Following a family health scare a few years ago Kaye and I decided that rather than work until we drop we would enjoy the present benefits of good health and do all the traveling and activities that an early retirement can offer while we are still able-bodied.
Over the past couple of years we had backed off on the work scene and finally decided that 2014 would be our first year of uninterrupted retirement. Not known for being able to sit still for more than ten minutes at a time I was a bit daunted at the prospect and thought I should have some sort of project to occupy my time. When you leave full-time education there is a raft of options to prepare you for a lifetimes working but I have not noticed an apprenticeship or university degree for retirement.
The two fixed items in the 2014 calendar were a seven week sailing trip that would fulfil one item on our boating list, that being an ocean yacht crossing and this would be with our good friends Pat and Stuart on their boat crossing the Pacific from the Galapagos to French Polynesia. The other item was the birth of our first grandchild scheduled for May. With these two items in place any extended cycling or sailing was out of the question so my thoughts turned to what I could do for a project near to home.
Having enjoyed cycling for the last couple of years I thought a challenge with the bike would be the answer and settled on an attempt to cycle 1,000 miles a month for the year, not a lot for dedicated randonneur but very testing for my first year of retirement. Given that I would be sailing for seven weeks and with four weeks of holiday to consider I modified my challenge to complete 10,000 miles in 2014.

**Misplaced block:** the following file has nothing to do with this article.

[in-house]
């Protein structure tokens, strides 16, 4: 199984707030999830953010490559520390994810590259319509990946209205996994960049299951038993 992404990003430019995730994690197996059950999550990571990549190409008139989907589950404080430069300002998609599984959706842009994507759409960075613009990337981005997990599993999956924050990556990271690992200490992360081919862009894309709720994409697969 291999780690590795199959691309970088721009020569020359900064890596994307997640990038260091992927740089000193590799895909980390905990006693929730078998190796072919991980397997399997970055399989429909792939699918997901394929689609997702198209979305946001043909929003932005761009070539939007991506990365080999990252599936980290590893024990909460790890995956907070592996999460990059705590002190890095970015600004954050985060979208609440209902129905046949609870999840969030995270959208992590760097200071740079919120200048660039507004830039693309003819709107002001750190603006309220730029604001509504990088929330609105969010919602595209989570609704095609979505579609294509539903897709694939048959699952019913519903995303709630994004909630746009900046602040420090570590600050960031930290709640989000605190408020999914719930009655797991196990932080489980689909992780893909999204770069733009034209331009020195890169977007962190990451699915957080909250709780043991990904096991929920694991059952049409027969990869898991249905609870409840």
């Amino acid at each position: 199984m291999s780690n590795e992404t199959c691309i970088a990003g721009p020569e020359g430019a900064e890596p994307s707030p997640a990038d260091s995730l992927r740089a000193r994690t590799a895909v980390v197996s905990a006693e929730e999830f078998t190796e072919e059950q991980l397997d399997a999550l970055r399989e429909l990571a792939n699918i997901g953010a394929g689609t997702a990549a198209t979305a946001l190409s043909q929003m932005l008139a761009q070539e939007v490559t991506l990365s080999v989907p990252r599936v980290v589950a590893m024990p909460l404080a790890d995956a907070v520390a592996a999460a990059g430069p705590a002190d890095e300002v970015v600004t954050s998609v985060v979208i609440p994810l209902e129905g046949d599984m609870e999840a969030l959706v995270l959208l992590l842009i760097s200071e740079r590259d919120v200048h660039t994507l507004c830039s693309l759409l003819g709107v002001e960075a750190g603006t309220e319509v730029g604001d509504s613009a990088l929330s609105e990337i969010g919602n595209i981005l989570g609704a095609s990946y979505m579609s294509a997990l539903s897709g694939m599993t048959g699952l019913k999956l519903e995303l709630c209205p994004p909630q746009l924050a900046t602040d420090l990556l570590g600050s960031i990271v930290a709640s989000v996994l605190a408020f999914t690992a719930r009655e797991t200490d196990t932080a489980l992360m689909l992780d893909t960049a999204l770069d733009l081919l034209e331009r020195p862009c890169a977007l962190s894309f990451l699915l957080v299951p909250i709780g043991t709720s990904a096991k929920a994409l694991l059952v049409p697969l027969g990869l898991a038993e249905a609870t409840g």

The first thing to confess is that I kept this challenge a closely guarded secret for fear of failure and spent the year with the neighbours thinking I was not the full ticket, off out on the bike in lycra in all weathers on a near daily basis.
The year did not start well with floods, rain, ice and gales in January and only three-quarters of my intended mileage complete. February was much the same for the two weeks before we set off on our sailing adventure.
Returning in April to good weather was a bonus but seven weeks away had put a dent in the fitness and it took the rest of the month to rebuild and had me questioning whether I wanted to continue but as fitness returned so did the enthusiasm to try to complete the challenge.
May was a good month with the birth of Oliver and with Kaye on standby for grandparent duties I was able to get out on the bike but still be close enough to home if needed. June, July and August saw good weather and mileage but I was still behind schedule and doubting I would meet the target but determined to persevere and see how close I could get. In September we had a holiday arranged that was designed to help the mileage. We would drive down to Portugal for a family holiday and taking the bikes we would cycle part way with Kaye following me in the car on selected longer sections. The plan was sound but I did not take account of days off for the distractions of sightseeing, sunbathing and all the other items that come under the heading of holiday.
Returning home in mid October did not make good reading on the mileage target and it would take for me record mileage in November and December to meet the challenge.
One concern for cycling in November and December is the weather but somebody was looking kindly upon me and by cycling nearly every day in December I finally completed my target on the 28th with three days to spare. The other benefit of the December mileage was a confirmation that I could cycle multiple days which is always a worry if you are planning a first longer tour.
It may not have broken any records but it has supplied other benefits of fitness, weight loss and enjoyment. Completing set challenges does wonders for self-esteem and discipline and this has now got me thinking what I can do in 2015, I won’t be looking at any 12 month mileage commitments but perhaps some of the iconic rides that cyclists undertake with quality over quantity.